For generations, horse owners have used scarlet oil for basic wound care. Available over the counter, this product can be used on canines as long as they can't lick the affected area. Do not use it on felines, or livestock intended for food.
Scarlet Oil Uses
If your horse or dog experiences scratches, abrasions, lacerations or similar minor wounds, scarlet oil may be an appropriate treatment. Scarlet oil is not for use in puncture wounds, on large wounds or severe burns.
Applying Scarlet Oil
Scarlet oil comes in a spray can. Flush out the wound with water prior to applying the spray. Some wounds may require minor hair clipping before the scarlet oil is applied. Shake the can before using, and hold it about 4 to 6 inches from the wound and spray thoroughly. Spray the wound once or twice daily until it heals. Scarlet oil may be used beneath a bandage.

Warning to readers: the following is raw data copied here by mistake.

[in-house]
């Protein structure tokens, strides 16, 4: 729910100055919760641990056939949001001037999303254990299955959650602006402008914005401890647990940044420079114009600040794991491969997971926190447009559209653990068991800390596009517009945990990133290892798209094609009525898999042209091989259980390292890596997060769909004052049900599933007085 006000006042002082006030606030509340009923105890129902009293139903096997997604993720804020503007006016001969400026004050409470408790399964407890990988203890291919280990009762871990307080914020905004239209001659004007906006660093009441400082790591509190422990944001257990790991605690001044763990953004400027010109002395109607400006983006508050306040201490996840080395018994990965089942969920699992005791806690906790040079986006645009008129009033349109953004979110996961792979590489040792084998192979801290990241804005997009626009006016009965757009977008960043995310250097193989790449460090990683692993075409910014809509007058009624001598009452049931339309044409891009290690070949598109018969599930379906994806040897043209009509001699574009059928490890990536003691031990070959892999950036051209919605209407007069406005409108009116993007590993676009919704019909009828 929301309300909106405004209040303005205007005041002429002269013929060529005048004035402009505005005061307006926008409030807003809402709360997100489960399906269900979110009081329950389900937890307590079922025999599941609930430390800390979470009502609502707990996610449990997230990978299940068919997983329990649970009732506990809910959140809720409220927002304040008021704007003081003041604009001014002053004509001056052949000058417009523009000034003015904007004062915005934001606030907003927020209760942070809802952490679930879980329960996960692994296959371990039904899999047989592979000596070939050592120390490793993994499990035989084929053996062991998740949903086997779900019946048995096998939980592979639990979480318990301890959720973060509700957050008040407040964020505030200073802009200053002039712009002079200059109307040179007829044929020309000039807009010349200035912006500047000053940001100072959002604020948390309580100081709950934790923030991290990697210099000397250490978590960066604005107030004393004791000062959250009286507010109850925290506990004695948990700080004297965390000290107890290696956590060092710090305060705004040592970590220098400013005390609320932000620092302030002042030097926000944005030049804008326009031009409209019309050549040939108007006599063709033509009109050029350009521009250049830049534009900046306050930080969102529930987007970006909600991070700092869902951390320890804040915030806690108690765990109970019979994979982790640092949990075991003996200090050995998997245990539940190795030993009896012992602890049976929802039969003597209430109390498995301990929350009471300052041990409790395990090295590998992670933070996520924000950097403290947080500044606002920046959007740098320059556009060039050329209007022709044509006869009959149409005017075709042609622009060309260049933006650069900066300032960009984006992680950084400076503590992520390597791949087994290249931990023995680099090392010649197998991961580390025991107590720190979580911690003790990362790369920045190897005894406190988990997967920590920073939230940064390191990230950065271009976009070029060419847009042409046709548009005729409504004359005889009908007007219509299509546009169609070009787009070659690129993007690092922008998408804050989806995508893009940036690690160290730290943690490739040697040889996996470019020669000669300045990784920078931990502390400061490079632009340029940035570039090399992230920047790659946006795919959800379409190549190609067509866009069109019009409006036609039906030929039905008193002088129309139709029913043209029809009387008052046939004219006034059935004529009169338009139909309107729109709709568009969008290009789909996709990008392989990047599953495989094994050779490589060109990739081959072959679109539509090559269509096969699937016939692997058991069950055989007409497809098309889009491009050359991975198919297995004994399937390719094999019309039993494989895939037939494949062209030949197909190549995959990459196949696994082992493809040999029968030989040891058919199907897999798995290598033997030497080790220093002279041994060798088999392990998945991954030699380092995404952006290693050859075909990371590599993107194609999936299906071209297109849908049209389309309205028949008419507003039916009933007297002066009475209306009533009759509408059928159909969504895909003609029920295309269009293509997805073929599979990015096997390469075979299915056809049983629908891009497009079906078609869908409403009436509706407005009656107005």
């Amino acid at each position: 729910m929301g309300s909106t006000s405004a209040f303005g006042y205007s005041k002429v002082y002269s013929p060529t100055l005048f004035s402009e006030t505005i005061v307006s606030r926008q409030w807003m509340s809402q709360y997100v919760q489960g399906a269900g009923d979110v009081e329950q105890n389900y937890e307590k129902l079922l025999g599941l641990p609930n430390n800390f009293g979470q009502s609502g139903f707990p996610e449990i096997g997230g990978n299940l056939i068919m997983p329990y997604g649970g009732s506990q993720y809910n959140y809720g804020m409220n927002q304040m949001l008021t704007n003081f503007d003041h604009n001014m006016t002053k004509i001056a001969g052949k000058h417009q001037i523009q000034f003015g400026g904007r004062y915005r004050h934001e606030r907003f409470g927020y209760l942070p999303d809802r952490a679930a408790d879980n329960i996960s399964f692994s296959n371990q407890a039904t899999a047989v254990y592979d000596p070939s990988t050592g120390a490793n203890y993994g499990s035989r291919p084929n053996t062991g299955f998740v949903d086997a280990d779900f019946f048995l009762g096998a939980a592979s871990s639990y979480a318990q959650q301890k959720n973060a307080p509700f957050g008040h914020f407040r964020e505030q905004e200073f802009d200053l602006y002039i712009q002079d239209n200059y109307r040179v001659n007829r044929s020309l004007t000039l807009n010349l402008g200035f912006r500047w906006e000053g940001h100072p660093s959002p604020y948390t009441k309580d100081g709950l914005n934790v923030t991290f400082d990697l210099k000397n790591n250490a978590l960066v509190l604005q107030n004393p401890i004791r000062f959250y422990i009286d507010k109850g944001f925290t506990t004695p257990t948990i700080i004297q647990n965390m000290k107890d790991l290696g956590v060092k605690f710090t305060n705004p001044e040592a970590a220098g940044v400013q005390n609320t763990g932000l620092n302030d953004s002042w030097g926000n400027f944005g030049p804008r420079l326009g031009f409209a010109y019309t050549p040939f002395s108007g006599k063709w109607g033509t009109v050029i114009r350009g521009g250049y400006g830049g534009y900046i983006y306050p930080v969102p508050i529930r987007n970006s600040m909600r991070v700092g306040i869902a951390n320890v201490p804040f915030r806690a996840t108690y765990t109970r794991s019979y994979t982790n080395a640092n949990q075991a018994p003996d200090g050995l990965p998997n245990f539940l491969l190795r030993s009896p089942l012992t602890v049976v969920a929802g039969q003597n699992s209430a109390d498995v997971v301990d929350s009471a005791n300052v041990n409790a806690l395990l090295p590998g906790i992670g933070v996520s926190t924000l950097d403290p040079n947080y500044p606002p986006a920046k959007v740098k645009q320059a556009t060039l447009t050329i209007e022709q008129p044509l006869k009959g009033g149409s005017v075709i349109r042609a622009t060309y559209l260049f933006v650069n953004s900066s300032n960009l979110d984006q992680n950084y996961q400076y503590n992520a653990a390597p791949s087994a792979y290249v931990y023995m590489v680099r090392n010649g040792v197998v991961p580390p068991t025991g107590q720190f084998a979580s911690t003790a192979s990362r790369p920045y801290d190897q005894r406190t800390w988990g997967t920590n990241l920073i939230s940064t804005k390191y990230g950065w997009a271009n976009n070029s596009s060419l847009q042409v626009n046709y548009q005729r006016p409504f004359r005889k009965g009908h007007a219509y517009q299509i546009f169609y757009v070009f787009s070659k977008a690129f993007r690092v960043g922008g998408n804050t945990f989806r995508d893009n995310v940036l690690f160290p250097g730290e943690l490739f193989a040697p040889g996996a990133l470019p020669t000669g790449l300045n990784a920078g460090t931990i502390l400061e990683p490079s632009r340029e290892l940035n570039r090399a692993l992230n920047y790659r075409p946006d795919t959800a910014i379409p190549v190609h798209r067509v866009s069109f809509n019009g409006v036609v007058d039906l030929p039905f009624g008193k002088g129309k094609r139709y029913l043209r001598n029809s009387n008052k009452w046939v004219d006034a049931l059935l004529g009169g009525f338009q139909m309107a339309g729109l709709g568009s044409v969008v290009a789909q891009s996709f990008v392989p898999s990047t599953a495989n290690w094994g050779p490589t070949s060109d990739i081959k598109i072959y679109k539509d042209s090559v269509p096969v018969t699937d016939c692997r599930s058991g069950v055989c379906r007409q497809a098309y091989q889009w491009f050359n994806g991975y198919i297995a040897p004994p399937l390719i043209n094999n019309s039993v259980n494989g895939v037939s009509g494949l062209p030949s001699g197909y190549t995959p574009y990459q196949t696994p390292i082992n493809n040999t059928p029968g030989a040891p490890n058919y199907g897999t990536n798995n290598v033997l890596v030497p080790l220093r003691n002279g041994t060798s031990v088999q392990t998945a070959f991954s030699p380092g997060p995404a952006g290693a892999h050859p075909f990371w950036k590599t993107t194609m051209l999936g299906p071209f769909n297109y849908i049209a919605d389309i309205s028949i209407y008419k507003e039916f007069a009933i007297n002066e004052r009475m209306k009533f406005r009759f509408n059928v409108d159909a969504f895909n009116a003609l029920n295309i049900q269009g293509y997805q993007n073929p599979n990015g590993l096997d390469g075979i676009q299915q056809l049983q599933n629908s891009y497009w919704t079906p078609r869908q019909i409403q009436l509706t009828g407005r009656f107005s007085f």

Scarlet Oil Ingredients
Scarlet oil's active ingredient is parachlorometaxylenol, a disinfectant. It also contains mineral oil, pine and eucalyptus oil, isopropyl and benzyl alcohol and methyl salicylate. Scarlet oil's distinctive coloring derives from Biebrich scarlet red.
Side Effects and Contraindications
In some horses, scarlet oil can cause dermatitis in the area around the wound. If you notice any swelling, redness or similar inflammation near the wound, stop applying scarlet oil and contact your veterinarian. Avoid getting scarlet oil into an animal's eyes or mucous membranes.
Scarlet oil is very flammable. Don't use it near any heat source. Don't incinerate or puncture the empty container.
Jane Meggitt has been a writer for more than 20 years. In addition to reporting for a major newspaper chain, she has been published in "Horse News," "Suburban Classic," "Hoof Beats," "Equine Journal" and other publications. She has a Bachelor of Arts in English from New York University and an Associate of Arts from the American Academy of Dramatics Arts, New York City.